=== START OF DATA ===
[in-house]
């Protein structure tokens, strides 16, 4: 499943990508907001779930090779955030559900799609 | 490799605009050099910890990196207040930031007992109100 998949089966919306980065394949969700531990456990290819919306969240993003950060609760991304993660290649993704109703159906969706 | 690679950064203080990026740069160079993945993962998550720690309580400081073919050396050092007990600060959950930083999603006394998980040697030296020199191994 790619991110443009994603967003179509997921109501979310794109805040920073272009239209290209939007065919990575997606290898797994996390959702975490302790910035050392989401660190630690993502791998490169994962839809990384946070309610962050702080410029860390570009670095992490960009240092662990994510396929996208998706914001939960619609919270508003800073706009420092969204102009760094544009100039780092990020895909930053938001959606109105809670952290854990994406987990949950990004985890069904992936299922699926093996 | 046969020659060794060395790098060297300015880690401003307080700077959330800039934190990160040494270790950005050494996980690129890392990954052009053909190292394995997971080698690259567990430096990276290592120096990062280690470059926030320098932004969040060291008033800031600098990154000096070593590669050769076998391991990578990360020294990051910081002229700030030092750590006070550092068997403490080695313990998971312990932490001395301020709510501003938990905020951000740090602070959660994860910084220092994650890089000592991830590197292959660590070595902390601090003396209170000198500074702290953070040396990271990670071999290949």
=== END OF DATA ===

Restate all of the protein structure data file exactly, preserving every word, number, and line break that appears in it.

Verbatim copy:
[in-house]
């Protein structure tokens, strides 16, 4: 499943990508907001779930090779955030559900799609 | 490799605009050099910890990196207040930031007992109100 998949089966919306980065394949969700531990456990290819919306969240993003950060609760991304993660290649993704109703159906969706 | 690679950064203080990026740069160079993945993962998550720690309580400081073919050396050092007990600060959950930083999603006394998980040697030296020199191994 790619991110443009994603967003179509997921109501979310794109805040920073272009239209290209939007065919990575997606290898797994996390959702975490302790910035050392989401660190630690993502791998490169994962839809990384946070309610962050702080410029860390570009670095992490960009240092662990994510396929996208998706914001939960619609919270508003800073706009420092969204102009760094544009100039780092990020895909930053938001959606109105809670952290854990994406987990949950990004985890069904992936299922699926093996 | 046969020659060794060395790098060297300015880690401003307080700077959330800039934190990160040494270790950005050494996980690129890392990954052009053909190292394995997971080698690259567990430096990276290592120096990062280690470059926030320098932004969040060291008033800031600098990154000096070593590669050769076998391991990578990360020294990051910081002229700030030092750590006070550092068997403490080695313990998971312990932490001395301020709510501003938990905020951000740090602070959660994860910084220092994650890089000592991830590197292959660590070595902390601090003396209170000198500074702290953070040396990271990670071999290949």